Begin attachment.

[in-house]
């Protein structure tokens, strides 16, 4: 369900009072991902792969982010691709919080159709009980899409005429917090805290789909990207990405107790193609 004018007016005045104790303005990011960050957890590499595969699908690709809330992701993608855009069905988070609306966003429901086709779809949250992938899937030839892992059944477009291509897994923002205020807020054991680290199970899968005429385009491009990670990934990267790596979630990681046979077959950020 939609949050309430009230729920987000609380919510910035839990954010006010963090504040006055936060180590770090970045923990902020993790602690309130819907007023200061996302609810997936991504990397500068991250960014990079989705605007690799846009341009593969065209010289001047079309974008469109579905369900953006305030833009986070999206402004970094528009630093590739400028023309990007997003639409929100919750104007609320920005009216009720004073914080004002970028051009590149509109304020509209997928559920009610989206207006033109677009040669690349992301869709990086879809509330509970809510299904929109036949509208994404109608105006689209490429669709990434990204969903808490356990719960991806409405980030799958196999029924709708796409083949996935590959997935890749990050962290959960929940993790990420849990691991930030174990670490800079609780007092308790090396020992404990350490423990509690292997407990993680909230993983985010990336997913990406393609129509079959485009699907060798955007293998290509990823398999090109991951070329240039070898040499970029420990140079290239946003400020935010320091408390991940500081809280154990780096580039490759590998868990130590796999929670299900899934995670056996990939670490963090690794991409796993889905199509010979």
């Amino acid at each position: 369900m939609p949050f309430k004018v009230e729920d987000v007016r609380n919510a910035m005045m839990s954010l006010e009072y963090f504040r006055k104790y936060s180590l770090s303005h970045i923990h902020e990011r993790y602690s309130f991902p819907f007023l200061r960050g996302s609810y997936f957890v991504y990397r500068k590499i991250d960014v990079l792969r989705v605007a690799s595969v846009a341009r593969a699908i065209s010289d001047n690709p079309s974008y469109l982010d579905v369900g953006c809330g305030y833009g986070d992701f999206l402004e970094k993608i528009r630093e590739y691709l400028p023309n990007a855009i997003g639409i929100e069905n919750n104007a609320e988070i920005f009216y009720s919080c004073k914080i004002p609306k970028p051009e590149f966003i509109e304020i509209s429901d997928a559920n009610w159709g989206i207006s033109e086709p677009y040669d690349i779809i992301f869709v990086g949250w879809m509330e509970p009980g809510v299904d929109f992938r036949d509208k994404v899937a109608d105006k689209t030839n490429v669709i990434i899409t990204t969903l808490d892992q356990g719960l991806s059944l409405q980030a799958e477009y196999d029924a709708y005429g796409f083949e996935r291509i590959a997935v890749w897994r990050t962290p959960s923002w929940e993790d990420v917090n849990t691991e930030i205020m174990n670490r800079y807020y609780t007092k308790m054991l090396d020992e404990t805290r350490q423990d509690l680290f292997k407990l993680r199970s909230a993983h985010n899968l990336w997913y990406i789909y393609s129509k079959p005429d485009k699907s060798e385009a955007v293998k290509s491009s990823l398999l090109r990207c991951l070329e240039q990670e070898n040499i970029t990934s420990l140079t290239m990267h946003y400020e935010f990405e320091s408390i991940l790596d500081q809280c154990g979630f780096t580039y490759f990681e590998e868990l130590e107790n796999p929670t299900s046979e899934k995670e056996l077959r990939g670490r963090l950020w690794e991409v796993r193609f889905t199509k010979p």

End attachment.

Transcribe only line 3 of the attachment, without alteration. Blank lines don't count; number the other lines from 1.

């Amino acid at each position: 369900m939609p949050f309430k004018v009230e729920d987000v007016r609380n919510a910035m005045m839990s954010l006010e009072y963090f504040r006055k104790y936060s180590l770090s303005h970045i923990h902020e990011r993790y602690s309130f991902p819907f007023l200061r960050g996302s609810y997936f957890v991504y990397r500068k590499i991250d960014v990079l792969r989705v605007a690799s595969v846009a341009r593969a699908i065209s010289d001047n690709p079309s974008y469109l982010d579905v369900g953006c809330g305030y833009g986070d992701f999206l402004e970094k993608i528009r630093e590739y691709l400028p023309n990007a855009i997003g639409i929100e069905n919750n104007a609320e988070i920005f009216y009720s919080c004073k914080i004002p609306k970028p051009e590149f966003i509109e304020i509209s429901d997928a559920n009610w159709g989206i207006s033109e086709p677009y040669d690349i779809i992301f869709v990086g949250w879809m509330e509970p009980g809510v299904d929109f992938r036949d509208k994404v899937a109608d105006k689209t030839n490429v669709i990434i899409t990204t969903l808490d892992q356990g719960l991806s059944l409405q980030a799958e477009y196999d029924a709708y005429g796409f083949e996935r291509i590959a997935v890749w897994r990050t962290p959960s923002w929940e993790d990420v917090n849990t691991e930030i205020m174990n670490r800079y807020y609780t007092k308790m054991l090396d020992e404990t805290r350490q423990d509690l680290f292997k407990l993680r199970s909230a993983h985010n899968l990336w997913y990406i789909y393609s129509k079959p005429d485009k699907s060798e385009a955007v293998k290509s491009s990823l398999l090109r990207c991951l070329e240039q990670e070898n040499i970029t990934s420990l140079t290239m990267h946003y400020e935010f990405e320091s408390i991940l790596d500081q809280c154990g979630f780096t580039y490759f990681e590998e868990l130590e107790n796999p929670t299900s046979e899934k995670e056996l077959r990939g670490r963090l950020w690794e991409v796993r193609f889905t199509k010979p």